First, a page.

The film managed seven Oscar nominations, including Best Picture, Best Director and Best Adapted Screenplay. It won Best Special effects (the gun set is indeed impressive, so much so, Niven got very sick from the filth on it, staunchly returned to work and then suffered a relapse). For my tastes, The Guns of Navarone is ultimately too stodgy to be either fish or fowl; I’d much rather the unabashed, cheerful revel in carnage that is Where Eagles Dare than the mealy-mouthed apologias as window dressing for something very much in the classically heroic mould.




Popular posts from this blog

You were this amazing occidental samurai.

Ricochet (1991) (SPOILERS) You have to wonder at Denzel Washington’s agent at this point in the actor’s career. He’d recently won his first Oscar for Glory , yet followed it with less-than-glorious heart-transplant ghost comedy Heart Condition (Bob Hoskins’ racist cop receives Washington’s dead lawyer’s ticker; a recipe for hijinks!) Not long after, he dipped his tentative toe in the action arena with this Joel Silver production; Denzel has made his share of action fare since, of course, most of it serviceable if unremarkable, but none of it comes near to delivering the schlocky excesses of Ricochet , a movie at once ingenious and risible in its plot permutations, performances and production profligacy.

No one can be told what the Matrix is. You have to see it for yourself.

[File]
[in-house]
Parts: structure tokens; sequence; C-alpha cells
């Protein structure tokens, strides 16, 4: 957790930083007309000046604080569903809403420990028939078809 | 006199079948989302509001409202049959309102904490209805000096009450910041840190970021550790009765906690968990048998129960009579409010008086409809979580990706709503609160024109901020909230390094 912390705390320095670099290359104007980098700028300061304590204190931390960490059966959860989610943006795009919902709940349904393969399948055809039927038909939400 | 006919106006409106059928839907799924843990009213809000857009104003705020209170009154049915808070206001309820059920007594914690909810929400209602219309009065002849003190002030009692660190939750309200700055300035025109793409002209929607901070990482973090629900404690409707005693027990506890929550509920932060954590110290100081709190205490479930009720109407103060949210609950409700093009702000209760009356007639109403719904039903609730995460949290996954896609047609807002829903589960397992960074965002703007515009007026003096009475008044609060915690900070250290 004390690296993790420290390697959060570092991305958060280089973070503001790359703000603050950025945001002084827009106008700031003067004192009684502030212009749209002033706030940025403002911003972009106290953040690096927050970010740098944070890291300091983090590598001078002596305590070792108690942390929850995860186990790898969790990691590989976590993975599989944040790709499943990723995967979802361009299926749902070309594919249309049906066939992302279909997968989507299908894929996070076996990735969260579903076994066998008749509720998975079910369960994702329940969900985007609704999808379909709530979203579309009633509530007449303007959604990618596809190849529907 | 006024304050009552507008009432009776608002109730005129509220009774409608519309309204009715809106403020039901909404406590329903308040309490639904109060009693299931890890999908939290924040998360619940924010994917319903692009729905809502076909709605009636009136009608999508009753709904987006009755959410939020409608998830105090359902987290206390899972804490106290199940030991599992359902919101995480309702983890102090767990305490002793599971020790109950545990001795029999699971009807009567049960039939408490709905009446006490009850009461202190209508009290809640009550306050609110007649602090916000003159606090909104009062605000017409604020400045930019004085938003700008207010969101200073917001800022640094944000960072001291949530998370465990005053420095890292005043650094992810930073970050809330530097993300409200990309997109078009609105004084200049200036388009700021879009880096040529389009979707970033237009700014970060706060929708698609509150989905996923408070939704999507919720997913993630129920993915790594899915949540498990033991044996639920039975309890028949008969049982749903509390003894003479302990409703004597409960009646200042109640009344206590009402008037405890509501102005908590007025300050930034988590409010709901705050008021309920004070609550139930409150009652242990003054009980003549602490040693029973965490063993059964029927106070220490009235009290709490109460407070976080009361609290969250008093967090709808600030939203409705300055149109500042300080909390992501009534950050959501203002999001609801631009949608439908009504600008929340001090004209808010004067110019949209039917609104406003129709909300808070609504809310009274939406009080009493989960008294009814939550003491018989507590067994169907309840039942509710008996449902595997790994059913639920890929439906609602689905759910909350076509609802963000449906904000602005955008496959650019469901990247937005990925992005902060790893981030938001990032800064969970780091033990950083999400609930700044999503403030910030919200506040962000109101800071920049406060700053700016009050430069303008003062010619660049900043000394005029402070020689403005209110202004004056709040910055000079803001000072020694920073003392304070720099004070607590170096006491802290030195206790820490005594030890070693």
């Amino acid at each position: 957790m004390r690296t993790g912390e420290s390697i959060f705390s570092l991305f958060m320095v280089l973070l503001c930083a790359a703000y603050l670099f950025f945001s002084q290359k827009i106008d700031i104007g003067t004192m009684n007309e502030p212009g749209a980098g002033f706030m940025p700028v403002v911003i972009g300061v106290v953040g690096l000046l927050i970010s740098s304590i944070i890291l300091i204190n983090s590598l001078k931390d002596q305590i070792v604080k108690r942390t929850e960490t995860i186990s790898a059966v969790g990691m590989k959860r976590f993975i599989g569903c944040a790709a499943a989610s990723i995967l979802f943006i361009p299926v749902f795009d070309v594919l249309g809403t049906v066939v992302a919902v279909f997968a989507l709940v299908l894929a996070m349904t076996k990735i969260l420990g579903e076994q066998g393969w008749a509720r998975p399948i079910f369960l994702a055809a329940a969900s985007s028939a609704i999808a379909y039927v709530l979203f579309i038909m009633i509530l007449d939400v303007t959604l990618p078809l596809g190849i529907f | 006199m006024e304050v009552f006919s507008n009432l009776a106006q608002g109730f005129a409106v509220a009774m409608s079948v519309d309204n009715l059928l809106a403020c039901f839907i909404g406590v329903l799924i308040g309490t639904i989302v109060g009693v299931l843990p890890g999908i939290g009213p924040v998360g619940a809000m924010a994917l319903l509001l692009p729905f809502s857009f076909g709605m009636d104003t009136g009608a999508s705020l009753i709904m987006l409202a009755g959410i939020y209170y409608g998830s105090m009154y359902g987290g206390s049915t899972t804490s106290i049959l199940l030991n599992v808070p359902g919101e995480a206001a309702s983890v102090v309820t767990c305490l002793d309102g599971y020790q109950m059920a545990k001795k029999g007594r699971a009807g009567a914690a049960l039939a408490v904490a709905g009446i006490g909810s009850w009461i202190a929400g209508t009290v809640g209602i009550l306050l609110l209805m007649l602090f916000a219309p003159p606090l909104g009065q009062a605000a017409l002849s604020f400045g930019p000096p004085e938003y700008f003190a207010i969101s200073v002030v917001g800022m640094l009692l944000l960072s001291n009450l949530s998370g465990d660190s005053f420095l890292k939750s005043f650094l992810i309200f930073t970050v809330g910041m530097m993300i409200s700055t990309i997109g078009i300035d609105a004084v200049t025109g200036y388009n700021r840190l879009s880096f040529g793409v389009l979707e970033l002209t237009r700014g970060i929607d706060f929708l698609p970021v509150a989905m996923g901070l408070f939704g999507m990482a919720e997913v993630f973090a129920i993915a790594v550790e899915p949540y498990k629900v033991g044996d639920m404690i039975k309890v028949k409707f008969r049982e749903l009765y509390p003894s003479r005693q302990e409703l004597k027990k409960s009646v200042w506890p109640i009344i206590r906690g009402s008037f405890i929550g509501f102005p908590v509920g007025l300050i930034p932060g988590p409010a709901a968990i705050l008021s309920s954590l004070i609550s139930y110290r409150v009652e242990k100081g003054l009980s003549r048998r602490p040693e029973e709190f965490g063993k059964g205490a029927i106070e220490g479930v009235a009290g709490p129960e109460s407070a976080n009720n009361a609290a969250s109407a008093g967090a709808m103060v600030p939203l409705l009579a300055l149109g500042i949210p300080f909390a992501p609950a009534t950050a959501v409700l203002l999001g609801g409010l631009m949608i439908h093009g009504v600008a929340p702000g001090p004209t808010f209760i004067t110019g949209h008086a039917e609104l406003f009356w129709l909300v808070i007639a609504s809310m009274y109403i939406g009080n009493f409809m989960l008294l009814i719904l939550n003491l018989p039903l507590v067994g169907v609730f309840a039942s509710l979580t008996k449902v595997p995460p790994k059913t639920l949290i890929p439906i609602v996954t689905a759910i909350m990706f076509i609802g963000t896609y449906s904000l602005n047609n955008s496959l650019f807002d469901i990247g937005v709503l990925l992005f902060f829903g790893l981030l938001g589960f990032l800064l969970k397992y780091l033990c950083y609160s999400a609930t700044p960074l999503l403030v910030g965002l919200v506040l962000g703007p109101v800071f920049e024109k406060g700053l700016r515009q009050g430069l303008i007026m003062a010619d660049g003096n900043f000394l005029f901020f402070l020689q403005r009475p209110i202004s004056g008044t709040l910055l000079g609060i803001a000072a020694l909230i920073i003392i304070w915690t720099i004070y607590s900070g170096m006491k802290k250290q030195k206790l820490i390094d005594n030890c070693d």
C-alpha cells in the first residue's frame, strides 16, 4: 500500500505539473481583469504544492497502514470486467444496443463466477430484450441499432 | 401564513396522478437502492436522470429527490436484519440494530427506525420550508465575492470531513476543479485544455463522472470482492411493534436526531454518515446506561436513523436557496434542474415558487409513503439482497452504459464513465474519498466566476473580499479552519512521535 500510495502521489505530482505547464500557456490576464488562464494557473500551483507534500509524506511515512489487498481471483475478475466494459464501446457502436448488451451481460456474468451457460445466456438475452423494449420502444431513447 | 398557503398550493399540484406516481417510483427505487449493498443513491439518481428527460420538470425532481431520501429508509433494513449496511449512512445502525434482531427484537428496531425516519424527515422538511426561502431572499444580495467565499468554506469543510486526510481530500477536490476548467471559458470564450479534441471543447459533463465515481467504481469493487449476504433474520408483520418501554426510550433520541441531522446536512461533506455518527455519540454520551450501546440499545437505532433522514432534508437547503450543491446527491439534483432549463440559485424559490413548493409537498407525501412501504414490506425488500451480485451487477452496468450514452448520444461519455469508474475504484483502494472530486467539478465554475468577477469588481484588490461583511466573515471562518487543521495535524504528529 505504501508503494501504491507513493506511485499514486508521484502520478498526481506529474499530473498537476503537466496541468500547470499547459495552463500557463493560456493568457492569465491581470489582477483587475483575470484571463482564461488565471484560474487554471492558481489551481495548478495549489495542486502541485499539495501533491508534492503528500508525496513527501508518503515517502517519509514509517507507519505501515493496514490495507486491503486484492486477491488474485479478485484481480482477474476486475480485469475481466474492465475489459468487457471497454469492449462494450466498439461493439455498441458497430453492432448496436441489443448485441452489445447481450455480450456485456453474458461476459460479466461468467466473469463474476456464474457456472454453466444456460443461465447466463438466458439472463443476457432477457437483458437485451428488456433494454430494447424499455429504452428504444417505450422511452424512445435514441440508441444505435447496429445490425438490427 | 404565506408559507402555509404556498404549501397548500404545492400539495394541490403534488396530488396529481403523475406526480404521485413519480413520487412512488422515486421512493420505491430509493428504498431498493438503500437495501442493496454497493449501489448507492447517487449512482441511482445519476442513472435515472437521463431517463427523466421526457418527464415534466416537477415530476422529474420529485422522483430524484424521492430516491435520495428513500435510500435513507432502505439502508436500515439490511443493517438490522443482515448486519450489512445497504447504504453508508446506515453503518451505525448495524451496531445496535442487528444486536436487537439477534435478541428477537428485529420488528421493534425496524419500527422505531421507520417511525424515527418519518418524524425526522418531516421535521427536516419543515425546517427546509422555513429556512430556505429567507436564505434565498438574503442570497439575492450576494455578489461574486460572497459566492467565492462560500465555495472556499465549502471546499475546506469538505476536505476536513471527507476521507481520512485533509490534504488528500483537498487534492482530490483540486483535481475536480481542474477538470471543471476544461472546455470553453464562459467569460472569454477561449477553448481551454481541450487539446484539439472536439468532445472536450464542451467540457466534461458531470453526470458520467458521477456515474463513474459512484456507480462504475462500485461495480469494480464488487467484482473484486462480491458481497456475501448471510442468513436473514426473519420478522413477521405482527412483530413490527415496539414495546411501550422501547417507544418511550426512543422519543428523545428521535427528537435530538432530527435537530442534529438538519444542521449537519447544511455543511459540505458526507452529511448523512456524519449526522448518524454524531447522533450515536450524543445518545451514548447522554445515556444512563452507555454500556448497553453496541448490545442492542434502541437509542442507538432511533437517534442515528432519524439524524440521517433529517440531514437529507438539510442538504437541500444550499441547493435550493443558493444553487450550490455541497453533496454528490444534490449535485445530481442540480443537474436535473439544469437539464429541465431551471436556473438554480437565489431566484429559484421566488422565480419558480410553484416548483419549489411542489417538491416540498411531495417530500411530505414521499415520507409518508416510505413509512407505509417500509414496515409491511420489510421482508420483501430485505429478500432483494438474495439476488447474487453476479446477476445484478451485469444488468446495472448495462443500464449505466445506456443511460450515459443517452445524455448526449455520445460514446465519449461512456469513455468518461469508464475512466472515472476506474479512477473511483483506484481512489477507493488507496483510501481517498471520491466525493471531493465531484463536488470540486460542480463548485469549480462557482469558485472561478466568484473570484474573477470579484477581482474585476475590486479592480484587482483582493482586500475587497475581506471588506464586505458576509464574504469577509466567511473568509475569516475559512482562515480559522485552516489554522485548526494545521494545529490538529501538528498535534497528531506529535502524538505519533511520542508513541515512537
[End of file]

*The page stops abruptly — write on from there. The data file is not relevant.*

The Matrix  (1999) (SPOILERS) Twenty years on, and the articles are on the defining nature of The Matrix are piling up, most of them touching on how its world has become a reality, or maybe always was one. At the time, its premise was engaging enough, but it was the sum total of the package that cast a spell – the bullet time, the fashions, the soundtrack, the comic book-as-live-action framing and styling – not to mention it being probably the first movie to embrace and reflect the burgeoning Internet ( Hackers doesn’t really count), and subsequently to really ride the crest of the DVD boom wave. And now? Now it’s still really, really good.

People still talk about Pandapocalypse 2002.

Turning Red (2022) (SPOILERS) Those wags at Pixar, eh? Yes, the most – actually, the only – impressive thing about Turning Red is the four-tiered wordplay of its title. Thirteen-year-old Mei (Rosalie Chiang) finds herself turning into a large red panda at emotive moments. She is also, simultaneously, riding the crimson wave for the first time. Further, as a teenager, she characteristically suffers from acute embarrassment (mostly due to the actions of her domineering mother Ming Lee, voiced by Sandra Oh). And finally, of course, Turning Red can be seen diligently spreading communist doctrine left, right and centre. To any political sensibility tuning in to Disney+, basically (so ones with either considerable or zero resistance to woke). Take a guess which of these isn’t getting press in reference to the movie? And by a process of elimination is probably what it it’s really about (you know in the same way most Pixars, as far back as Toy Story and Monsters, Inc . can be given an insi

I can’t be the worst. What about that hotdog one?

Everything Everywhere All at Once (2022) (SPOILERS) It would have been a merciful release, had the title card “ The End ”, flashing on screen a little before the ninety-minute mark, not been a false dawn. True, I would still have been unable to swab the bloody dildoes fight from my mind, but at least Everything Everywhere All at Once would have been short. Indeed, by the actual end I was put in mind of a line spoken by co-star James Wong in one of his most indelible roles: “ Now this really pisses me off to no end ”. Or to put it another way, Everything Everywhere All at Once rubbed me up the wrong which way quite a lot of most of the time.

We could be mauled to death by an interstellar monster!